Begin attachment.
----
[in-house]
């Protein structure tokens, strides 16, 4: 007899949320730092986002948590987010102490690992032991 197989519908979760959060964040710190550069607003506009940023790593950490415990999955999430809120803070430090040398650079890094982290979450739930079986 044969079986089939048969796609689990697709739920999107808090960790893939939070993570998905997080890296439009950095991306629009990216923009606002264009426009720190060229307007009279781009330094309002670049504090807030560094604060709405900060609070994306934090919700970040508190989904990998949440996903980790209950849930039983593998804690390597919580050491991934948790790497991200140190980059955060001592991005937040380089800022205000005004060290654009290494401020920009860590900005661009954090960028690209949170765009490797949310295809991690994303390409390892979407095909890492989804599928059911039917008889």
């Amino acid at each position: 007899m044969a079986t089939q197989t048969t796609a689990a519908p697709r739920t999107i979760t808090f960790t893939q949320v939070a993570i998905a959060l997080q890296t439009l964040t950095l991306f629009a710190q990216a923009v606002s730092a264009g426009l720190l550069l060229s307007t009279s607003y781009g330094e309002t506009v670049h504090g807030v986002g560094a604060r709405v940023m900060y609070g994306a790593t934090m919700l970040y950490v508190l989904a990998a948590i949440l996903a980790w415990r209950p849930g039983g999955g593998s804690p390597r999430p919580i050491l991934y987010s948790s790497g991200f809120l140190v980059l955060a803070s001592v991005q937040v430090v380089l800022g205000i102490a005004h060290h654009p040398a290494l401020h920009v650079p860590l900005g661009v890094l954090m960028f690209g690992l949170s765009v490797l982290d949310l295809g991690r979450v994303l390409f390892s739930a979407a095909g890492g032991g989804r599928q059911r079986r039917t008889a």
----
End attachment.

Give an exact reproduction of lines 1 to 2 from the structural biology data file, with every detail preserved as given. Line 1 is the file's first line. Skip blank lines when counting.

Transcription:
[in-house]
């Protein structure tokens, strides 16, 4: 007899949320730092986002948590987010102490690992032991 197989519908979760959060964040710190550069607003506009940023790593950490415990999955999430809120803070430090040398650079890094982290979450739930079986 044969079986089939048969796609689990697709739920999107808090960790893939939070993570998905997080890296439009950095991306629009990216923009606002264009426009720190060229307007009279781009330094309002670049504090807030560094604060709405900060609070994306934090919700970040508190989904990998949440996903980790209950849930039983593998804690390597919580050491991934948790790497991200140190980059955060001592991005937040380089800022205000005004060290654009290494401020920009860590900005661009954090960028690209949170765009490797949310295809991690994303390409390892979407095909890492989804599928059911039917008889």